10 Steps to Forgiveness
Articles By Diana Robinson
For many people forgiveness is one of the hardest steps of all in our progress toward freedom of spirit. Yet it is essential. For as long as we are unable to forgive, we keep ourselves chained to the unforgiven. We give them rent-free space in our minds, emotional shackles on our hearts, and the right to torment us in the small hours of the night. When it is time to move on, but still too hard, try some or all of these steps. (Note that these steps are appropriate for events resulting from an ongoing relationship with anyone. They may not all be appropriate for the random act of violence from a stranger.)
1. Understand that forgiving does not mean giving permission for the behaviour to be repeated.
It does not mean saying that what was done was acceptable.
Forgiveness is needed for behaviours that were not acceptable and that you should not allow to be repeated.
2. Recognize who is being hurt by your non-forgiveness.
Does the other person burn with your anger, feel the knot in your stomach, experience the cycling and recycling of your thoughts as you re-experience the events in your mind? Do they stay awake as you rehearse in your mind what you would like to say or do to 'punish' them? No, the pain is all yours.
3. Do not demand to know 'why' as a prerequisite to forgiveness.
Knowing why the behaviour happened is unlikely to lessen the pain, because the pain came at a time when you did not know why. Occasionally there are times when knowing why makes forgiveness unnecessary, but they are rare. Don't count on it and don't count on even the perpetrator knowing why.
4. Make a list of what you need to forgive.
What was actually done that caused your pain? Not what you felt, what was done.
5. Acknowledge your part.
Were you honest about your hurt or did you hide the fact that the behaviour hurt you? Did you seek peace by reassuring the perpetrator that it was all right? Did you stay when you could or should have left? If so, then you, too, have some responsibility. (Here you start to move away from being a victim.)
6. Make a list of what you gained from the relationship, whatever form of relationship it was.
Looking back you may be focusing on the negatives, the hurts. Yet if they were repeated, you must have stayed to allow the repetition. You did not remove yourself. Why? There must have been some positives if you chose to stay around. What were they?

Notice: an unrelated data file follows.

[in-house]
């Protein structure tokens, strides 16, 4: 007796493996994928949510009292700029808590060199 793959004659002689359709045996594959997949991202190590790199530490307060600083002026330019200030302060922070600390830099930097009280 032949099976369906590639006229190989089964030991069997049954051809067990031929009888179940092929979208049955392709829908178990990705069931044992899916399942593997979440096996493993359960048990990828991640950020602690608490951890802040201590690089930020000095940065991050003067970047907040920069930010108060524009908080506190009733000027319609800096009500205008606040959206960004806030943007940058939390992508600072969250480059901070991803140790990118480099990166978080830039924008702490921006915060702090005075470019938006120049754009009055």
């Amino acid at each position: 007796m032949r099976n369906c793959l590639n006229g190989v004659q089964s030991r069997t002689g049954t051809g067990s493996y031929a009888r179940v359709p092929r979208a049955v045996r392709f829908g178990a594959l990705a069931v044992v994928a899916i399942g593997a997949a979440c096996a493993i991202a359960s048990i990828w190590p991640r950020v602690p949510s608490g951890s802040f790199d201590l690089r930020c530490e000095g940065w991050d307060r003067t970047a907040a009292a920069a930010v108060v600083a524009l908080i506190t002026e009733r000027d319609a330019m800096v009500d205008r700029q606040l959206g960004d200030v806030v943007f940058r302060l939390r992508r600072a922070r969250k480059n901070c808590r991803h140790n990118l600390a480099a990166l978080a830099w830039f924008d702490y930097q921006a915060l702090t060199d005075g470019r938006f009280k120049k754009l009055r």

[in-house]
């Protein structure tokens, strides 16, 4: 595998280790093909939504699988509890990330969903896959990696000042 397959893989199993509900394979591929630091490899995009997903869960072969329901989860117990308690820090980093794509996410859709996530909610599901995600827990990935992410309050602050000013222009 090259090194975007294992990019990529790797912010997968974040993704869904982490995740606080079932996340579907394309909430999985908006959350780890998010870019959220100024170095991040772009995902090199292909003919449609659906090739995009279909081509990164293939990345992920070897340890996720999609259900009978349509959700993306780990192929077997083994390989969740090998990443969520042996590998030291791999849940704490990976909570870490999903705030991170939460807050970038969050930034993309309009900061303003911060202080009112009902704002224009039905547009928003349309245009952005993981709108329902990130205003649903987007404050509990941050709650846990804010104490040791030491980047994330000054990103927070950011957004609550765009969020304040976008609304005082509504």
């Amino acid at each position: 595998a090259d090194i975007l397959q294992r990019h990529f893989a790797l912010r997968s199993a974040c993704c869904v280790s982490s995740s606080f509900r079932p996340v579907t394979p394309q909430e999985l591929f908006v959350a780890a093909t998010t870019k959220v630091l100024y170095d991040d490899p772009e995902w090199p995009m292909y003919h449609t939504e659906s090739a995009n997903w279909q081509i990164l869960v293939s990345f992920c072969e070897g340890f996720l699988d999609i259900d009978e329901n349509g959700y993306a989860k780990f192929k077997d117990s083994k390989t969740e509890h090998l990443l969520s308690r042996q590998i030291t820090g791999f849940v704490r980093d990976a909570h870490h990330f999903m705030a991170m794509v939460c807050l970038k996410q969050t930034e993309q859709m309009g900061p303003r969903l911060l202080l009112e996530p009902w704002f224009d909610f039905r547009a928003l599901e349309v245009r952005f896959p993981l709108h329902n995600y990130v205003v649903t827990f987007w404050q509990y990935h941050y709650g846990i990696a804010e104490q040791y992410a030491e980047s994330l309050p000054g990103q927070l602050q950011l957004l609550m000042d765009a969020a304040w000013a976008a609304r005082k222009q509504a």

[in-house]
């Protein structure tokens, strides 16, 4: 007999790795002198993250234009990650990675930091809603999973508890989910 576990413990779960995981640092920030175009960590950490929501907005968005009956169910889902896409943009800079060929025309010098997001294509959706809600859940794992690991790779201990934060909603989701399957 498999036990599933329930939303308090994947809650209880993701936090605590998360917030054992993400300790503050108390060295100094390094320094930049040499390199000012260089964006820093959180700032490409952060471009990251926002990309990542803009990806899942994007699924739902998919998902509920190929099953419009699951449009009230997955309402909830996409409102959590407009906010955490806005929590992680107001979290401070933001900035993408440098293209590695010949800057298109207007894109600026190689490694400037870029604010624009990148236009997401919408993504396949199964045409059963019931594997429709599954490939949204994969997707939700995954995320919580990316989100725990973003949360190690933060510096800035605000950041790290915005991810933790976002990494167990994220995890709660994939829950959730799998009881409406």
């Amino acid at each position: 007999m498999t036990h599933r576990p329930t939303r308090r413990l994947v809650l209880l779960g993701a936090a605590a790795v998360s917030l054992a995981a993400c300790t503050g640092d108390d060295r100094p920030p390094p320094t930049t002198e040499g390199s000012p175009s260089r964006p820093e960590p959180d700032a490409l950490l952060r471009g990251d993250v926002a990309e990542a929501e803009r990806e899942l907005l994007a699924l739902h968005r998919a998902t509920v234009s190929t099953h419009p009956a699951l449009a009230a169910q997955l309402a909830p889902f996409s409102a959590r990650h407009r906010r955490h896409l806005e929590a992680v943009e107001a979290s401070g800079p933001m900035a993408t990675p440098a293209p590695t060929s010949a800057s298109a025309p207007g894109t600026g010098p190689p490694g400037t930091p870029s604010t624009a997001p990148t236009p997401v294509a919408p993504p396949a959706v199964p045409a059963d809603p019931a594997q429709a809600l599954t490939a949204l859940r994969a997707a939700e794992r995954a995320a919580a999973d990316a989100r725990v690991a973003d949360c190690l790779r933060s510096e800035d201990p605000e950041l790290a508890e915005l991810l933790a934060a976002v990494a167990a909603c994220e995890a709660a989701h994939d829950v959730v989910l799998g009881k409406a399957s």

7. Write a letter to the person (no need to mail it).
Acknowledge what you gained from the relationship, and express forgiveness for the hurts. Allow yourself to express all your feelings fully. Do not focus only on the hurts.
8. Create a ceremony in which you get rid of your lists and the letter, so symbolizing the ending of the link between you.
You may choose to visualize placing them on a raft and watching it drift gently away down a river. You may prefer to burn them and scatter the ashes. You may invent some other form of ritualized separation.
9. Visualize the person you are forgiving being blessed by your forgiveness and, as a result, being freed from continuing the behaviour that hurt you.
10. Now that you have freed yourself from the painful links and released the pain, feel yourself growing lighter and more joyous.
Now you are free to move on with your life without that burden of bitterness. Do not look back in anger.
About the Author:
Diana Robinson, Ph.D. Professional Life Coach, Writer, Editor, Counsellor, who can be reached at Diana@choicecoach.com, or visited on the web at http://www.ChoiceCoach.com. By focusing on their personal growth, Diana's clients enhance their understanding of what is truly important to them, and so are able to focus their time and energy on these things. The result is tremendous growth in both their outward success and their inner joy.
Keywords: 10 Steps to Forgiveness, relationships, understanding, Diana Robinson, Intuition, Intuitive, article, Articles, UK, South Africa, Cape Town